This summer, the Downriver communities were looking forward to witnessing the first of many outdoor kinetic sculptures to be installed throughout their region; however, Covid-19 put this project on pause for the first half of 2020.
With the state of Michigan advancing into phases of reopening, the production of this outdoor sculpture is finally commencing.
The Downriver Council for the Arts (DCA) has collaborated with artist and community art director, Emily Kokay, on introducing an art installation, called Downriver’s Art Motion, to the region.
This initiative consists of kinetic sculptures to be installed throughout a variety of Downriver cities, focusing on outdoor public spaces, parks and waterways.
This project utilizes the arts and culturally-engaging activities to closely connect the residents to their community.
The plan is to fund these installations through grants and donations, resulting in no cost to the host city and stipends are available for the artists working on the projects.
To begin the first sculpture, Kokay was awarded a grant by CultureSource in October of 2019. Creators of Culture is administered by CultureSource and funded by The Kresge Foundation, Erb Family Foundation and Hudson-Webber Foundation.
Those grants totaled $12.2 million and introduced a single, streamlined application process by which all four could make individual decisions following a common review process. The new Creators of Culture grant was created as a new outreach to support smaller, younger, less formal producers of art.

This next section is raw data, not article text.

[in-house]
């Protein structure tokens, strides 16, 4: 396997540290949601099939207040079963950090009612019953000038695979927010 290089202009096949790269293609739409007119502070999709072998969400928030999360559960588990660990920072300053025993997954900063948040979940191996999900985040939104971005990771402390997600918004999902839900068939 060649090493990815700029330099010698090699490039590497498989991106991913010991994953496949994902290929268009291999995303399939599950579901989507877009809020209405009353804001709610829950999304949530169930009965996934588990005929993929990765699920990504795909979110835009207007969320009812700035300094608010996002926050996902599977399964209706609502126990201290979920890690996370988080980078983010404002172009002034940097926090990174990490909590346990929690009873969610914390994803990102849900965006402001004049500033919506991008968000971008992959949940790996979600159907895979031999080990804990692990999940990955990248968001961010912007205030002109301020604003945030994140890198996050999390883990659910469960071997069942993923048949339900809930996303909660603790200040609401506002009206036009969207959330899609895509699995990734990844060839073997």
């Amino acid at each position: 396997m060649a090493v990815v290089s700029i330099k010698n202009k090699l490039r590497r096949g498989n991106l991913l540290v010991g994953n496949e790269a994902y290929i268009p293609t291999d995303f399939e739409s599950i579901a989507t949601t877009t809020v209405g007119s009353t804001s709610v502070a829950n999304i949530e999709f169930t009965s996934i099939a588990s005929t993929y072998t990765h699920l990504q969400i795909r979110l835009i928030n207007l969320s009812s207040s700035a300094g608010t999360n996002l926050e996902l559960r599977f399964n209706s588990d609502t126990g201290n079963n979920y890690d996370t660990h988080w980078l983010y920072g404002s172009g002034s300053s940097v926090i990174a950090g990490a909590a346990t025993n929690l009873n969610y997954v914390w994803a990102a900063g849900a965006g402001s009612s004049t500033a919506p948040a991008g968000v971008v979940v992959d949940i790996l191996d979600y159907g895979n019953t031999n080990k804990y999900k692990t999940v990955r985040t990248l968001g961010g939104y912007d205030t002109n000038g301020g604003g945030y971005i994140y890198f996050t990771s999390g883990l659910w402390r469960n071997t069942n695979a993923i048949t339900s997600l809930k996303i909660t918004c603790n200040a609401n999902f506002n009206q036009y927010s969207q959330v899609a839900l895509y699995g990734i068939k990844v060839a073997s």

The concept for these installations contain the theme of the four elements of creation: earth, water, fire and air. This unique and creative outdoor installation has the ability to energize the residents and activate them to get more involved with impactful community affairs.
This public series will eventually lead to promote walkability and health and wellness for Downriver through roads connecting the sculptures, literally creating “motion” and motivation for the public.
Ultimately, these sculptures will plant a certain awareness of art within the community and bring forth a unique aesthetic and attraction for Downriver. Plans are to involve the community and have local artists, trades people, welders, sculptors, mechanical engineers and others interact with the production and installation of these kinetic sculptures.
Along with this involvement, valuable cohort opportunities will emerge for local students to contribute to a unique art project within their region. Essentially, Downriver’s Art Motion encourages visual art appreciation and recognition within the community.
The first sculpture is to be displayed at Dingell Park in Ecorse. Kokay, along with assistance from Erin Suess, Executive Director of the Downriver Council for the Arts, have met with Ecorse city officials to determine site plans and needs.
The first of four elements will be fire. The visual concept is a solar sun which will move in a wave-like motion, reflect light during the day, and illuminate like fire during the night.
The artistic objective is for each of these elements to express positivity by embracing opportunity, growing with change, and triumphing through challenges; expressed visually through the luminescence of light reflection and flow of the sculptures themselves as they give motion throughout the Downriver area.
If you are interested in contributing to this project or find out ways for your community to be involved, please contact the DCA at firstname.lastname@example.org or 734-720-0671.
Emily Kokay is a Carlson High School Alumni, class of 2014 and University of Toledo Graduate with honors in Visual Art, class of 2018. She currently creates art to display and works on commissions.
Recently, she has taken on a role as the Community Art Director at the Downriver Council for the Arts and works on researching and directing public art, community events, and bridging the gaps between sister art centers throughout Michigan.
Emily’s goals as community art director are to bring forth an awareness in art, utilize the arts to impact and heal others, and provide an artistic enrichment for our culture.